Water purification is the ecosystem service with the highest aggregated value – new report on ecosystem services in the EU
Ecosystems contribute essential services to the economy and society. The latest EU report “Accounting for ecosystems and their services in the European Union” unravels the benefits that forests, rivers, grasslands, wetlands and other ecosystems provide. It shows how restoring degraded ecosystems has the potential to double nature’s contribution to the EU economy and society.
Based on 2012 data, EU’s ecosystems generated an annual flow of selected seven ecosystem services at the value of € 172 billion. Forests delivered almost half of this supply. In 2019, the economic value provided by a wider set of ecosystem services in the EU amounted to € 234 billion. Water purification is the ecosystem service with the highest aggregated value, followed by nature-based recreation.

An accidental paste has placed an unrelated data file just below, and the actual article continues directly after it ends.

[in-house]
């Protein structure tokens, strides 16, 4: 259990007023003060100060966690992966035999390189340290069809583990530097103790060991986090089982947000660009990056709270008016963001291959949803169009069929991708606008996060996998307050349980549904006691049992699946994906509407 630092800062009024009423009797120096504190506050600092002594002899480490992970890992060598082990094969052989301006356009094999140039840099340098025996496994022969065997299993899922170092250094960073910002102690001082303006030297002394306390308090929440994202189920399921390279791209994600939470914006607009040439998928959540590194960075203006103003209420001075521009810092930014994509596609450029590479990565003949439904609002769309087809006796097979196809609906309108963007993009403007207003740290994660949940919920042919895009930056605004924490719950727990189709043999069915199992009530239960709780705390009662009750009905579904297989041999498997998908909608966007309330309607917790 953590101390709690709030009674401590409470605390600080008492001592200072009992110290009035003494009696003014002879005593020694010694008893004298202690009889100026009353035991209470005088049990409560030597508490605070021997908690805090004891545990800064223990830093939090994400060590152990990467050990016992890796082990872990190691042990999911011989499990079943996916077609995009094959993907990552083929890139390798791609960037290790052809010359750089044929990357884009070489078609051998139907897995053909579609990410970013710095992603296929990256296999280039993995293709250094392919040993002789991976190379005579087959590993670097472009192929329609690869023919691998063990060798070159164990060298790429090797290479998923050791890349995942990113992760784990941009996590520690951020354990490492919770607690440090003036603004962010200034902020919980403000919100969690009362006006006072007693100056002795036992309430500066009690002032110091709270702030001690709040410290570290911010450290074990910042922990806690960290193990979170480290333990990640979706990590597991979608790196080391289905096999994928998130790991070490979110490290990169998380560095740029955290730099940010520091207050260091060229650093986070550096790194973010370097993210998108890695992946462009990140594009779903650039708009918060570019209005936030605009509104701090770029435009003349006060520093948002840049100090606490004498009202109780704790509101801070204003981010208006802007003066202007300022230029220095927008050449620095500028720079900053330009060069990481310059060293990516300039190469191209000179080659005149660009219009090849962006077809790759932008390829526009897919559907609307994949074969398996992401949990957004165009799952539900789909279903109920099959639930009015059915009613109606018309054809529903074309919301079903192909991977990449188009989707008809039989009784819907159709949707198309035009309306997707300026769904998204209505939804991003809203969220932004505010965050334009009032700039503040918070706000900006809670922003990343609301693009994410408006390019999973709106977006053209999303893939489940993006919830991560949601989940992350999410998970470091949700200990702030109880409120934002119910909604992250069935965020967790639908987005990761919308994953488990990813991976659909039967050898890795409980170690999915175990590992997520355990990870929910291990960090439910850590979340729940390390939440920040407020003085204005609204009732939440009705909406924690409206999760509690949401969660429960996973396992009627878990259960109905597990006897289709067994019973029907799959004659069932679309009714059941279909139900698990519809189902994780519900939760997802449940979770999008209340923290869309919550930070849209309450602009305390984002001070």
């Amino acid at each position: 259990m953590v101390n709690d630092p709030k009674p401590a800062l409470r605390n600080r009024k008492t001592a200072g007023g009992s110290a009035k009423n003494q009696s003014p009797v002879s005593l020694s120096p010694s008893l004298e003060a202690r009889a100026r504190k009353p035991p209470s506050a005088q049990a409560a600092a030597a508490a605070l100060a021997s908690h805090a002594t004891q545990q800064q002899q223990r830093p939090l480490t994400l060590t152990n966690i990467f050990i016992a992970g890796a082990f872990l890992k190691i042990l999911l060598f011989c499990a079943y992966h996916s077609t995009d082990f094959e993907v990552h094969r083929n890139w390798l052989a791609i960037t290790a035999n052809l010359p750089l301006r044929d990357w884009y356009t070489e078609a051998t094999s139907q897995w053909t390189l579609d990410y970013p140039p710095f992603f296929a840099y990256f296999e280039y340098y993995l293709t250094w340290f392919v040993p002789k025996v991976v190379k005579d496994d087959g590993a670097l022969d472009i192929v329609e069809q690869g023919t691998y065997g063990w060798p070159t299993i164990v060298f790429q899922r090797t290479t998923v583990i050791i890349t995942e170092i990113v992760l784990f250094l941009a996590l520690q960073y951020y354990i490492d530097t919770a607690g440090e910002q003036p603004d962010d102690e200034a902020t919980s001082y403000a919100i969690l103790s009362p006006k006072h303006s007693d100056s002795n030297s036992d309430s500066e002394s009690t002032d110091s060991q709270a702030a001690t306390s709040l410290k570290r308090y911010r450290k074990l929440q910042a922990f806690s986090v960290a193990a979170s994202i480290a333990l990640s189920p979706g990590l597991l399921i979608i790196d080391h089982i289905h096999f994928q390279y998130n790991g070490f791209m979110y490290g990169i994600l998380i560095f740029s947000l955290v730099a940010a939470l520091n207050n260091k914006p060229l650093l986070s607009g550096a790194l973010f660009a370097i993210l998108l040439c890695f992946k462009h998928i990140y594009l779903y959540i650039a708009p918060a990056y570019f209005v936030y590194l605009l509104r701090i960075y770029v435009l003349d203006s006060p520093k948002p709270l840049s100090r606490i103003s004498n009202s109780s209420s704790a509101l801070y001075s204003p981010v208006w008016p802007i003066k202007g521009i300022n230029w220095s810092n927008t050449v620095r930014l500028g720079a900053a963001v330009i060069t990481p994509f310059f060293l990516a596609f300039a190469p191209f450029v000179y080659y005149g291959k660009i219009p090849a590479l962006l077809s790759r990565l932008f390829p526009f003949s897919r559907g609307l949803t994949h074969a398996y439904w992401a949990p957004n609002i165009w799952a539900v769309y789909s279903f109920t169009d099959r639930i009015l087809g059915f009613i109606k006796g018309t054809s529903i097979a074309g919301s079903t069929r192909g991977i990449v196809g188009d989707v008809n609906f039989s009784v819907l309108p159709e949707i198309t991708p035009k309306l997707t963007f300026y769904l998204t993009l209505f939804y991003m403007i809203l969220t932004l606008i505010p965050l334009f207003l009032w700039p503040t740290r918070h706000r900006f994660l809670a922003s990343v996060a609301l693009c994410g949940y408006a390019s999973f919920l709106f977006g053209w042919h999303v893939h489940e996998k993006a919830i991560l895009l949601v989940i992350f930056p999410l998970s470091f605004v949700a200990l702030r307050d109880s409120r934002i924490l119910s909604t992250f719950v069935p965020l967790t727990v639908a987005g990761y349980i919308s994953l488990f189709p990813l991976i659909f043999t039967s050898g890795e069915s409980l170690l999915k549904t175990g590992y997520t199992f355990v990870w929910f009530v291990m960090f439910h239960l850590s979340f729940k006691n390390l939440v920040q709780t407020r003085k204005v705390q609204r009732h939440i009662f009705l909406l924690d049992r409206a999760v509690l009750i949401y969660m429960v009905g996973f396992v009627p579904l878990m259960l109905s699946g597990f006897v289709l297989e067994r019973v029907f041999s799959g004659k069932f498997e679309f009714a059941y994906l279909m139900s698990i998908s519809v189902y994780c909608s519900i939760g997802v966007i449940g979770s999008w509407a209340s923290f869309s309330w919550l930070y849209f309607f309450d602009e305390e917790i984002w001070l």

Despite the crucial role of ecosystems for our economy and society, there is no established and regular measurement of ecosystem condition or of the number of services they supply.
The EU INCA project aims to close that gap by delivering an integrated system of ecosystem accounts for the EU. The report summarises the key results of this project, showing practical examples of possible uses of ecosystem services accounts and existing policy applications. It allows scientists, statisticians and policymakers to learn how ecosystems and their services support our society, what changes in ecosystems and ecosystem services took place in the EU in the past couple of decades and how all this can be measured in a standardised and comparable way.
The Commission is going to propose the revision of the Regulation on European Environmental Economic Accounts (EEEA) to expand its coverage to include a new module on natural capital accounting, fully consistent with the UN framework.
This is in line with the recommendation of the European Court of Auditors and the recent mid-term review of the European Strategy for environmental accounts (ESEA) 2019-2023. The EU could then become the global front-runner as being the first continent in the world to report on changes in ecosystems and their services.